Another factor that impacts the survival rate is the highly specialized equipment available. In the 1970s, there were no respirators for extremely small babies in Japan. Children born weighing less than 1500 grams were considered nonviable back then. But now Japan ranks high among nations with the highest standards of equipment and training.

In Tokyo, for example, a system linking 25 hospitals that can take care of preemies and their mothers has been in operation for over 10 years: participants are able to check in real-time the availability of spare hospital beds at clinics specializing in neonatology. In addition, the condition of every child at Dr. Kusuda’s unit is monitored and recorded by a personal computer placed next to its incubator.


Another unique feature of the Japanese system is that every NICU employs specialists who have the authority and knowledge to conduct all necessary checks and treatments themselves, on site. At least one of these “almighty” doctors is present at all times, and each is capable of determining the whole treatment strategy, according to Kusuda. That is different from the U.S. system, for example, where the division of labor is more prevalent and the infants have to be taken to different rooms for different examinations.

For Hiroshi Nishida, one of Japan’s leading neonatologists, the doctors’ attitude towards their tiny patients is another decisive factor. “Even at the very beginning of their lives, preemies are human beings,” he says. “Therefore we do everything we can to help them survive. That is how we achieve our high survival rate.” In the early days of Japanese preemie medicine, Nishida devised ethical standards for doctors they could refer to when deciding whether or not to continue treatment and to what degree.

Kusuda says that doctors try to treat their small patients as non-invasively as possible when giving injections, drawing blood samples or conducting ultrasound tests. They provide the infants with food, give them oxygen and keep them warm. “We try to create an environment similar to the one in the mother’s womb,” he says. “Then we observe how the child develops.”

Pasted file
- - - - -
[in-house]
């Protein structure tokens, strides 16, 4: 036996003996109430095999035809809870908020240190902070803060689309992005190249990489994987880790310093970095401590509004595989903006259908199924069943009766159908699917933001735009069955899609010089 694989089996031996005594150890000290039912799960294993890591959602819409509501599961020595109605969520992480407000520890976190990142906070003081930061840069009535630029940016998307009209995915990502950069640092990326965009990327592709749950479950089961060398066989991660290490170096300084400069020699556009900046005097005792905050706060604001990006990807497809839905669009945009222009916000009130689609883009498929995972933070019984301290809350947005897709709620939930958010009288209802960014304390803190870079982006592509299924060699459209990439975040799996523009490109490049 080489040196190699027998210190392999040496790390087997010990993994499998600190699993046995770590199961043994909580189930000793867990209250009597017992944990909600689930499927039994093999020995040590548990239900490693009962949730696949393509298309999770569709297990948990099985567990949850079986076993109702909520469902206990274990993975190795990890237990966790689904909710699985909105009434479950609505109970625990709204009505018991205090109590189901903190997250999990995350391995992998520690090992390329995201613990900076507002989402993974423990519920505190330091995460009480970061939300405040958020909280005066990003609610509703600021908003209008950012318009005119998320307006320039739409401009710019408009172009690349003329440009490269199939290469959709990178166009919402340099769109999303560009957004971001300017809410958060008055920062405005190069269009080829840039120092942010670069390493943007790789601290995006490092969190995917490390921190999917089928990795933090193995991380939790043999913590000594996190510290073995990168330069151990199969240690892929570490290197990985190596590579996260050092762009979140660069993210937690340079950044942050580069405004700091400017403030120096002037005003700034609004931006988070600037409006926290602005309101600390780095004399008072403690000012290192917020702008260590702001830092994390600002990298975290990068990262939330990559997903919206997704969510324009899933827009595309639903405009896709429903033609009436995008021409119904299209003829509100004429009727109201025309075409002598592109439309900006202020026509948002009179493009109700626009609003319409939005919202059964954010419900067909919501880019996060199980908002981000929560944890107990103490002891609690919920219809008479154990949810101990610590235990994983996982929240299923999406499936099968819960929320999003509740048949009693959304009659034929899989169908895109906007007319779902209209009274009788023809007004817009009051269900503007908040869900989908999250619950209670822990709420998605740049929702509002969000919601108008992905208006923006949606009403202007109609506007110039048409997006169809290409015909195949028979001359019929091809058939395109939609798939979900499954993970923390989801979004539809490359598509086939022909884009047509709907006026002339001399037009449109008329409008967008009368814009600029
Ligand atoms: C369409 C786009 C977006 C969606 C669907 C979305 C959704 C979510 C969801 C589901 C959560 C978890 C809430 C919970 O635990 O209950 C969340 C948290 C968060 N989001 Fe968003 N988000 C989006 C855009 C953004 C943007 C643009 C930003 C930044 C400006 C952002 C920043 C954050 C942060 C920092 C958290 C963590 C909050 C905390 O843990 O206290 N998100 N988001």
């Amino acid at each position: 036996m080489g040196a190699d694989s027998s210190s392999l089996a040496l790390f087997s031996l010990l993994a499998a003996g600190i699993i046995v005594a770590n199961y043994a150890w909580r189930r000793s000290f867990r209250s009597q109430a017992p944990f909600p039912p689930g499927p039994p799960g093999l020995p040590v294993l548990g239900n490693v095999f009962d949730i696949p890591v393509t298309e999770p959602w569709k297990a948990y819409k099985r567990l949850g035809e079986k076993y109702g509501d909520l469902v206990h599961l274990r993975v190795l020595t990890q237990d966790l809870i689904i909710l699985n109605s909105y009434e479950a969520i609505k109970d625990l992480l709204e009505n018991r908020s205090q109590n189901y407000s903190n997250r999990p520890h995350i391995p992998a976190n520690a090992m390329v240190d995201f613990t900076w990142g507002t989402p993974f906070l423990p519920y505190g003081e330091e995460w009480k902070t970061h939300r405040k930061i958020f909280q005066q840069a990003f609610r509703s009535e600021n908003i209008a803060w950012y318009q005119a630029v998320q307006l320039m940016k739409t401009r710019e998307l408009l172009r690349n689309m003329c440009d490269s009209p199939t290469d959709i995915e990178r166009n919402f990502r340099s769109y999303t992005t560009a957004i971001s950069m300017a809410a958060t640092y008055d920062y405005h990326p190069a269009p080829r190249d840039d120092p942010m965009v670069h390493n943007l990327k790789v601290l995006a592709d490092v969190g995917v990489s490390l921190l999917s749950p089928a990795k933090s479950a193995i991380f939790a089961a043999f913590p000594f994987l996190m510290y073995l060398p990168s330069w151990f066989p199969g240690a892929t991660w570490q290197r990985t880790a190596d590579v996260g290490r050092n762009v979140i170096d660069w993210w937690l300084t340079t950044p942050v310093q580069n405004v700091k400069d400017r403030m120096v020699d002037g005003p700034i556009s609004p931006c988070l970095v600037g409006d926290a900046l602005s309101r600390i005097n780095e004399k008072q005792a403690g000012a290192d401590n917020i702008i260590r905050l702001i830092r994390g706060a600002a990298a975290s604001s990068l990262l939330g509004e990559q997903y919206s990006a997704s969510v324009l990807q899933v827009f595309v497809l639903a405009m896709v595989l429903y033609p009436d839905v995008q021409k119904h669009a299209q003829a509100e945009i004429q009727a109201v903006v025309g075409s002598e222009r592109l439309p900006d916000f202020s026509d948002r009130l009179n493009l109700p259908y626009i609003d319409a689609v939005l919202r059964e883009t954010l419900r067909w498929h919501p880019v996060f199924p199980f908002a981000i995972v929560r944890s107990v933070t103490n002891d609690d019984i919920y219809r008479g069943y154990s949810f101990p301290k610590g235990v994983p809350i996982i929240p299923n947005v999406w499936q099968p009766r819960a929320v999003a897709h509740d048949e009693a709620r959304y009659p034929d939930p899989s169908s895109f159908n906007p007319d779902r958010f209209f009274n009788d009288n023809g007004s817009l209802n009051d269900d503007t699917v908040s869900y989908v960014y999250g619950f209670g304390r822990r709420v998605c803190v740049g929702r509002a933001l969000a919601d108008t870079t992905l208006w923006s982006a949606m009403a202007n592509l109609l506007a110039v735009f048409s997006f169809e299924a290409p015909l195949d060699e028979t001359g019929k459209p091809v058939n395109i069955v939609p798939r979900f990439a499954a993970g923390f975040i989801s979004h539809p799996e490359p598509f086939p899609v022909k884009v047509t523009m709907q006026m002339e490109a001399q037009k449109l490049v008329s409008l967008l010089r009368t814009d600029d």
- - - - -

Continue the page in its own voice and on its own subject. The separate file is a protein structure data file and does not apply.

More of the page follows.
If Kenta had been born in China, he might not have lived to become a three-year-old who loves to listen to music and play with his parents. There, doctors only save preemies born with 28 weeks of gestation – a full six weeks later than in Japan. At least in major cities like Shanghai, where neonatology clinics are on par with Japan, this is not due to a lack of knowledge or technology. It is the cost involved, not only for the infant in question and his family, but also for society as a whole: preemie care is extremely expensive and its outcome often hard to predict.

Financial and other resources put into their treatment become unavailable for other research and treatment. And this view is not only limited to China. Similar reasons are put forth in the U.S. and some European countries. Ethical considerations and the psychological impact on the child’s parents are also very important factors in the decision making process. In Europe, most doctors start to actively support preemies in their struggle for survival from between 23 and 26 weeks of gestation.


The situation in Japan changed after a couple of cases in which children survived with only 22 weeks of gestation, and since 1990, Japanese doctors have been obliged by law to save preterm babies from 22 weeks. Neonatologist Nishida was involved in the drafting of the law, and for him, the argument that a child might be born disabled does not count. “We should not engage in social Darwinism,” he says. “All life is equal.”